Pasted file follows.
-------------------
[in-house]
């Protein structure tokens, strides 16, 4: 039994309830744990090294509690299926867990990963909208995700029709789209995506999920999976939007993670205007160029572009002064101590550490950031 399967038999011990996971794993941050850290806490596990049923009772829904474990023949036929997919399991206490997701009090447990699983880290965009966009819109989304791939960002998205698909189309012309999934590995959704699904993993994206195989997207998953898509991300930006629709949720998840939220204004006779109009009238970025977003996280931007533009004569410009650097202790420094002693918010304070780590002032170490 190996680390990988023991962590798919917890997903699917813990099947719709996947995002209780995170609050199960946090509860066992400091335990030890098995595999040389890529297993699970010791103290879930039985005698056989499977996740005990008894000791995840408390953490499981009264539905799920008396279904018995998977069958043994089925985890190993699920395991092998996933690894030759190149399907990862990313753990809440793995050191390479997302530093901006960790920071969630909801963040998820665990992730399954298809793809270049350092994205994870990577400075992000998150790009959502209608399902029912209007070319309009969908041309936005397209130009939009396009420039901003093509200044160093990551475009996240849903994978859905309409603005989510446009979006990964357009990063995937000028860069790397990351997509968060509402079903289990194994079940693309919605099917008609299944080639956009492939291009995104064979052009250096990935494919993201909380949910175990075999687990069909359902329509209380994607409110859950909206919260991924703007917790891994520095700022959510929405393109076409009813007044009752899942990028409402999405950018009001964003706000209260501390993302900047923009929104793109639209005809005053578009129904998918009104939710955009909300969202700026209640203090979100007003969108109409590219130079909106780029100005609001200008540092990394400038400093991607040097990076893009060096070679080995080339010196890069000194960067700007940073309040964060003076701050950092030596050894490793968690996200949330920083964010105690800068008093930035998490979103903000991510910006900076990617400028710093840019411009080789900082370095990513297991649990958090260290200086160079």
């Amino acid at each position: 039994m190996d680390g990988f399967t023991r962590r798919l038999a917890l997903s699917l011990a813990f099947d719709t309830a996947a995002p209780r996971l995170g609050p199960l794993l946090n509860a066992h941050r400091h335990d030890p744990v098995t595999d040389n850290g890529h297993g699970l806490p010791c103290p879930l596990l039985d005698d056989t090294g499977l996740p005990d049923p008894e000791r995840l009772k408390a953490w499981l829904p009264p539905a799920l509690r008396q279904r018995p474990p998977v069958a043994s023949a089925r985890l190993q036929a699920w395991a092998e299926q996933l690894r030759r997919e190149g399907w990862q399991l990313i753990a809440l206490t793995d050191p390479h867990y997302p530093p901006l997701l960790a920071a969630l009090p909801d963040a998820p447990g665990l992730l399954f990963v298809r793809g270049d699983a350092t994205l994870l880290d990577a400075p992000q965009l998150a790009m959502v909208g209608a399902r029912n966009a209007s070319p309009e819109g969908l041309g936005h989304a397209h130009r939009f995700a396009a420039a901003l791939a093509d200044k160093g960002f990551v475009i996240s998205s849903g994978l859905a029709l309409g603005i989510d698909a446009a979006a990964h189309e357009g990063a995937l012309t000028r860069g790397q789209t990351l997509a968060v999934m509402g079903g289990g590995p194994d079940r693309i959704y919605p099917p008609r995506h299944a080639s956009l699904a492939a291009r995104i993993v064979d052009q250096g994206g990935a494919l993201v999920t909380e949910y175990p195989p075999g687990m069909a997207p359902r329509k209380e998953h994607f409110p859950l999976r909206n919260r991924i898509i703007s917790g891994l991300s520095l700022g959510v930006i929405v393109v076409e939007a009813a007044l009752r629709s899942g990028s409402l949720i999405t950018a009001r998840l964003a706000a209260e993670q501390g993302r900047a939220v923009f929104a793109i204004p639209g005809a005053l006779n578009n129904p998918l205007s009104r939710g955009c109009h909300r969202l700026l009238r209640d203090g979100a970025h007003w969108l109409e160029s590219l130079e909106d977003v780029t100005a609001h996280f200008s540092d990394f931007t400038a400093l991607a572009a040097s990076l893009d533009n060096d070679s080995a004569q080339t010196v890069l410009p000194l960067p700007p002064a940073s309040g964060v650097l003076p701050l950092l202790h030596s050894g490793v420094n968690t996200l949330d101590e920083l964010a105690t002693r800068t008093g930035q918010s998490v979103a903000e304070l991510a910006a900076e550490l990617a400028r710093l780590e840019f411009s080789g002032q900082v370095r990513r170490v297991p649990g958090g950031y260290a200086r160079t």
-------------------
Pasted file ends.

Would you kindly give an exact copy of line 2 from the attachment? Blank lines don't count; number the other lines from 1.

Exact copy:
């Protein structure tokens, strides 16, 4: 039994309830744990090294509690299926867990990963909208995700029709789209995506999920999976939007993670205007160029572009002064101590550490950031 399967038999011990996971794993941050850290806490596990049923009772829904474990023949036929997919399991206490997701009090447990699983880290965009966009819109989304791939960002998205698909189309012309999934590995959704699904993993994206195989997207998953898509991300930006629709949720998840939220204004006779109009009238970025977003996280931007533009004569410009650097202790420094002693918010304070780590002032170490 190996680390990988023991962590798919917890997903699917813990099947719709996947995002209780995170609050199960946090509860066992400091335990030890098995595999040389890529297993699970010791103290879930039985005698056989499977996740005990008894000791995840408390953490499981009264539905799920008396279904018995998977069958043994089925985890190993699920395991092998996933690894030759190149399907990862990313753990809440793995050191390479997302530093901006960790920071969630909801963040998820665990992730399954298809793809270049350092994205994870990577400075992000998150790009959502209608399902029912209007070319309009969908041309936005397209130009939009396009420039901003093509200044160093990551475009996240849903994978859905309409603005989510446009979006990964357009990063995937000028860069790397990351997509968060509402079903289990194994079940693309919605099917008609299944080639956009492939291009995104064979052009250096990935494919993201909380949910175990075999687990069909359902329509209380994607409110859950909206919260991924703007917790891994520095700022959510929405393109076409009813007044009752899942990028409402999405950018009001964003706000209260501390993302900047923009929104793109639209005809005053578009129904998918009104939710955009909300969202700026209640203090979100007003969108109409590219130079909106780029100005609001200008540092990394400038400093991607040097990076893009060096070679080995080339010196890069000194960067700007940073309040964060003076701050950092030596050894490793968690996200949330920083964010105690800068008093930035998490979103903000991510910006900076990617400028710093840019411009080789900082370095990513297991649990958090260290200086160079």